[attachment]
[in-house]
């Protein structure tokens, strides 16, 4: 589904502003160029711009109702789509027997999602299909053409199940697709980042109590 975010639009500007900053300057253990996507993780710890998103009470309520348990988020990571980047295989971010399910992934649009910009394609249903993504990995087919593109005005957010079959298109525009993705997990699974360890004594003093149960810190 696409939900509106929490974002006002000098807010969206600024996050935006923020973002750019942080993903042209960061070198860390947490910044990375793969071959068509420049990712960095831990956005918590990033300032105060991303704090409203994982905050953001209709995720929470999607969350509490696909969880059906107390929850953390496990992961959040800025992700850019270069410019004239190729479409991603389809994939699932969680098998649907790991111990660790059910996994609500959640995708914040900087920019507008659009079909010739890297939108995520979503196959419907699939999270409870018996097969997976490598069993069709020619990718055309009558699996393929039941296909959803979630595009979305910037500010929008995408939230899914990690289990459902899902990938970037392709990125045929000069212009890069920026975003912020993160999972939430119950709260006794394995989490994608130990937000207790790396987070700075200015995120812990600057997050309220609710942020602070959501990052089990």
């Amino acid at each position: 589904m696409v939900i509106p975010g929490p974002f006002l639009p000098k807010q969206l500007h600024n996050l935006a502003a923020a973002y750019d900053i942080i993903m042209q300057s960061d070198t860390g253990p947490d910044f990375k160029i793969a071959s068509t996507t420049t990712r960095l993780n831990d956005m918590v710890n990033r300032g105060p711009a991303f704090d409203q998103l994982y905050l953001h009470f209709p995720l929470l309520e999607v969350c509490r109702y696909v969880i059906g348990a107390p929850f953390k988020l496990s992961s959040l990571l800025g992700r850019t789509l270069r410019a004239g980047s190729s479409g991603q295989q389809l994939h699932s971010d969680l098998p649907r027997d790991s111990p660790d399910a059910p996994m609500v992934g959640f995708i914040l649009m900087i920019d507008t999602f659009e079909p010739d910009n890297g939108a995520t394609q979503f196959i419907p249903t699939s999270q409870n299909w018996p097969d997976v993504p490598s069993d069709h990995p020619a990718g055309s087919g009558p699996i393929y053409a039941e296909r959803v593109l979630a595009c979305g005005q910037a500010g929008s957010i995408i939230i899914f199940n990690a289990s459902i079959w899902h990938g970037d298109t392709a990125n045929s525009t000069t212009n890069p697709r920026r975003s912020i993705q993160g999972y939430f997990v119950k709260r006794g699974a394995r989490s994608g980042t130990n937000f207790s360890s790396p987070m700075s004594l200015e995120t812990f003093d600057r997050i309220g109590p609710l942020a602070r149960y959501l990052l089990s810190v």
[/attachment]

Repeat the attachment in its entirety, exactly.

[in-house]
């Protein structure tokens, strides 16, 4: 589904502003160029711009109702789509027997999602299909053409199940697709980042109590 975010639009500007900053300057253990996507993780710890998103009470309520348990988020990571980047295989971010399910992934649009910009394609249903993504990995087919593109005005957010079959298109525009993705997990699974360890004594003093149960810190 696409939900509106929490974002006002000098807010969206600024996050935006923020973002750019942080993903042209960061070198860390947490910044990375793969071959068509420049990712960095831990956005918590990033300032105060991303704090409203994982905050953001209709995720929470999607969350509490696909969880059906107390929850953390496990992961959040800025992700850019270069410019004239190729479409991603389809994939699932969680098998649907790991111990660790059910996994609500959640995708914040900087920019507008659009079909010739890297939108995520979503196959419907699939999270409870018996097969997976490598069993069709020619990718055309009558699996393929039941296909959803979630595009979305910037500010929008995408939230899914990690289990459902899902990938970037392709990125045929000069212009890069920026975003912020993160999972939430119950709260006794394995989490994608130990937000207790790396987070700075200015995120812990600057997050309220609710942020602070959501990052089990």
């Amino acid at each position: 589904m696409v939900i509106p975010g929490p974002f006002l639009p000098k807010q969206l500007h600024n996050l935006a502003a923020a973002y750019d900053i942080i993903m042209q300057s960061d070198t860390g253990p947490d910044f990375k160029i793969a071959s068509t996507t420049t990712r960095l993780n831990d956005m918590v710890n990033r300032g105060p711009a991303f704090d409203q998103l994982y905050l953001h009470f209709p995720l929470l309520e999607v969350c509490r109702y696909v969880i059906g348990a107390p929850f953390k988020l496990s992961s959040l990571l800025g992700r850019t789509l270069r410019a004239g980047s190729s479409g991603q295989q389809l994939h699932s971010d969680l098998p649907r027997d790991s111990p660790d399910a059910p996994m609500v992934g959640f995708i914040l649009m900087i920019d507008t999602f659009e079909p010739d910009n890297g939108a995520t394609q979503f196959i419907p249903t699939s999270q409870n299909w018996p097969d997976v993504p490598s069993d069709h990995p020619a990718g055309s087919g009558p699996i393929y053409a039941e296909r959803v593109l979630a595009c979305g005005q910037a500010g929008s957010i995408i939230i899914f199940n990690a289990s459902i079959w899902h990938g970037d298109t392709a990125n045929s525009t000069t212009n890069p697709r920026r975003s912020i993705q993160g999972y939430f997990v119950k709260r006794g699974a394995r989490s994608g980042t130990n937000f207790s360890s790396p987070m700075s004594l200015e995120t812990f003093d600057r997050i309220g109590p609710l942020a602070r149960y959501l990052l089990s810190v």